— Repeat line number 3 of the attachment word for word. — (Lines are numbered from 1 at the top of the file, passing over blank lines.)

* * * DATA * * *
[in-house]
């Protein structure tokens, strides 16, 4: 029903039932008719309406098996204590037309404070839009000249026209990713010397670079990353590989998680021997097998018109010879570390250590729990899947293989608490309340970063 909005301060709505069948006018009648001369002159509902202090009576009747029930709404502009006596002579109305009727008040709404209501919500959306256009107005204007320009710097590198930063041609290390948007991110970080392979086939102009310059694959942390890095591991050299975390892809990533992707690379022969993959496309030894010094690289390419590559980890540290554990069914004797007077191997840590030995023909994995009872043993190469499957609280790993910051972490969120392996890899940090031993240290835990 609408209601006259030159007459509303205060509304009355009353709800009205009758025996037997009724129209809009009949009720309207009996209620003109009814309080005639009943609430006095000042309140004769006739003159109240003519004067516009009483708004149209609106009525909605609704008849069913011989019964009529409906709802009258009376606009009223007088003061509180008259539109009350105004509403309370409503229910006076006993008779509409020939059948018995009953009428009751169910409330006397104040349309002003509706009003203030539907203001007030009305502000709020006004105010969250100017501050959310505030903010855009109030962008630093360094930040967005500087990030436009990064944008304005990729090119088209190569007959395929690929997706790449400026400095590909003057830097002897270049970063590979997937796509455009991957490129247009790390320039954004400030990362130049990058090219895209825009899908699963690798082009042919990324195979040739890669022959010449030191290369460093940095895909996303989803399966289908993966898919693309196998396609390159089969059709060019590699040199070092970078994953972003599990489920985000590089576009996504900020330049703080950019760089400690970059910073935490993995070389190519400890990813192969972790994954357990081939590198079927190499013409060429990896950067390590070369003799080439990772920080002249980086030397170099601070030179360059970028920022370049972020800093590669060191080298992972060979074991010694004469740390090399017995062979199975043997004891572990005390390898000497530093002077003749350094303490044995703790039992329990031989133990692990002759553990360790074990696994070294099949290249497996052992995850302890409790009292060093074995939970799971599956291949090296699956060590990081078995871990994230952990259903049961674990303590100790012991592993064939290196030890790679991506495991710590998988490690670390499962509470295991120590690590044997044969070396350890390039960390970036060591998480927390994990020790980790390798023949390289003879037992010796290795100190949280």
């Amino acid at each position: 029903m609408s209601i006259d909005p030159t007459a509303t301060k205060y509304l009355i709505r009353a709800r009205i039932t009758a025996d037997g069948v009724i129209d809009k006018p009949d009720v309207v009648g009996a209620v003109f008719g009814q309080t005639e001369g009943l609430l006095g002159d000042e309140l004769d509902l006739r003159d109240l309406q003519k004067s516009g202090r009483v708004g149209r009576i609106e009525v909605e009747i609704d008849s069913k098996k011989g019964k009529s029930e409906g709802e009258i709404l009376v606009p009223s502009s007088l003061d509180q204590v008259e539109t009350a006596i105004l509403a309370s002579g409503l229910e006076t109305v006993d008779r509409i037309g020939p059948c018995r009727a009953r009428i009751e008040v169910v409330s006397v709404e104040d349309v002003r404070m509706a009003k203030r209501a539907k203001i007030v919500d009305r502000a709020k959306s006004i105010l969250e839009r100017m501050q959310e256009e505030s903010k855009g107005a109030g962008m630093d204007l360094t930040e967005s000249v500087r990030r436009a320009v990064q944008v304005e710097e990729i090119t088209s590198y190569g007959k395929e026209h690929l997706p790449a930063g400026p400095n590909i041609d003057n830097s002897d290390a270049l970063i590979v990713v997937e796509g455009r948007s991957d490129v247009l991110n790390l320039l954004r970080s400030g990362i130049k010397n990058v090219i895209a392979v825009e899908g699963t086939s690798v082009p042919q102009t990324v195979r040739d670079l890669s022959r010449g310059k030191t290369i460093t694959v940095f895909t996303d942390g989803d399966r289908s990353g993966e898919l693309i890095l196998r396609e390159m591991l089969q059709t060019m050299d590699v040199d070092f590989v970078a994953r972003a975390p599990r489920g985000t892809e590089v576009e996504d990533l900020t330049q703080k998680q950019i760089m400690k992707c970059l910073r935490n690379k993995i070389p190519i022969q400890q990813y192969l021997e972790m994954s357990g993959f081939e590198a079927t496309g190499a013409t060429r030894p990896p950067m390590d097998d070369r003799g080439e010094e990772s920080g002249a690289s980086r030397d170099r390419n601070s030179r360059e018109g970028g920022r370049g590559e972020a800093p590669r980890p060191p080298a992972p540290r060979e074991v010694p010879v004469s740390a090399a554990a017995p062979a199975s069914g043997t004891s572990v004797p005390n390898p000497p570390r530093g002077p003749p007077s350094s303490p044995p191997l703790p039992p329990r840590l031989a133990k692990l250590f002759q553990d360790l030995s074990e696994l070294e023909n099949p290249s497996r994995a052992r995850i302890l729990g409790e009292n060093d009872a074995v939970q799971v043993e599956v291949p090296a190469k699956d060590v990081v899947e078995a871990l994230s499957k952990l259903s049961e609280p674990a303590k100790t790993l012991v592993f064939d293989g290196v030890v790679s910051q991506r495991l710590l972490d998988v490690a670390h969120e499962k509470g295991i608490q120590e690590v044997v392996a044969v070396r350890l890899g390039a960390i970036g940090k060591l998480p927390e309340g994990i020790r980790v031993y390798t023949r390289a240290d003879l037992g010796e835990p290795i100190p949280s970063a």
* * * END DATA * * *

């Amino acid at each position: 029903m609408s209601i006259d909005p030159t007459a509303t301060k205060y509304l009355i709505r009353a709800r009205i039932t009758a025996d037997g069948v009724i129209d809009k006018p009949d009720v309207v009648g009996a209620v003109f008719g009814q309080t005639e001369g009943l609430l006095g002159d000042e309140l004769d509902l006739r003159d109240l309406q003519k004067s516009g202090r009483v708004g149209r009576i609106e009525v909605e009747i609704d008849s069913k098996k011989g019964k009529s029930e409906g709802e009258i709404l009376v606009p009223s502009s007088l003061d509180q204590v008259e539109t009350a006596i105004l509403a309370s002579g409503l229910e006076t109305v006993d008779r509409i037309g020939p059948c018995r009727a009953r009428i009751e008040v169910v409330s006397v709404e104040d349309v002003r404070m509706a009003k203030r209501a539907k203001i007030v919500d009305r502000a709020k959306s006004i105010l969250e839009r100017m501050q959310e256009e505030s903010k855009g107005a109030g962008m630093d204007l360094t930040e967005s000249v500087r990030r436009a320009v990064q944008v304005e710097e990729i090119t088209s590198y190569g007959k395929e026209h690929l997706p790449a930063g400026p400095n590909i041609d003057n830097s002897d290390a270049l970063i590979v990713v997937e796509g455009r948007s991957d490129v247009l991110n790390l320039l954004r970080s400030g990362i130049k010397n990058v090219i895209a392979v825009e899908g699963t086939s690798v082009p042919q102009t990324v195979r040739d670079l890669s022959r010449g310059k030191t290369i460093t694959v940095f895909t996303d942390g989803d399966r289908s990353g993966e898919l693309i890095l196998r396609e390159m591991l089969q059709t060019m050299d590699v040199d070092f590989v970078a994953r972003a975390p599990r489920g985000t892809e590089v576009e996504d990533l900020t330049q703080k998680q950019i760089m400690k992707c970059l910073r935490n690379k993995i070389p190519i022969q400890q990813y192969l021997e972790m994954s357990g993959f081939e590198a079927t496309g190499a013409t060429r030894p990896p950067m390590d097998d070369r003799g080439e010094e990772s920080g002249a690289s980086r030397d170099r390419n601070s030179r360059e018109g970028g920022r370049g590559e972020a800093p590669r980890p060191p080298a992972p540290r060979e074991v010694p010879v004469s740390a090399a554990a017995p062979a199975s069914g043997t004891s572990v004797p005390n390898p000497p570390r530093g002077p003749p007077s350094s303490p044995p191997l703790p039992p329990r840590l031989a133990k692990l250590f002759q553990d360790l030995s074990e696994l070294e023909n099949p290249s497996r994995a052992r995850i302890l729990g409790e009292n060093d009872a074995v939970q799971v043993e599956v291949p090296a190469k699956d060590v990081v899947e078995a871990l994230s499957k952990l259903s049961e609280p674990a303590k100790t790993l012991v592993f064939d293989g290196v030890v790679s910051q991506r495991l710590l972490d998988v490690a670390h969120e499962k509470g295991i608490q120590e690590v044997v392996a044969v070396r350890l890899g390039a960390i970036g940090k060591l998480p927390e309340g994990i020790r980790v031993y390798t023949r390289a240290d003879l037992g010796e835990p290795i100190p949280s970063a």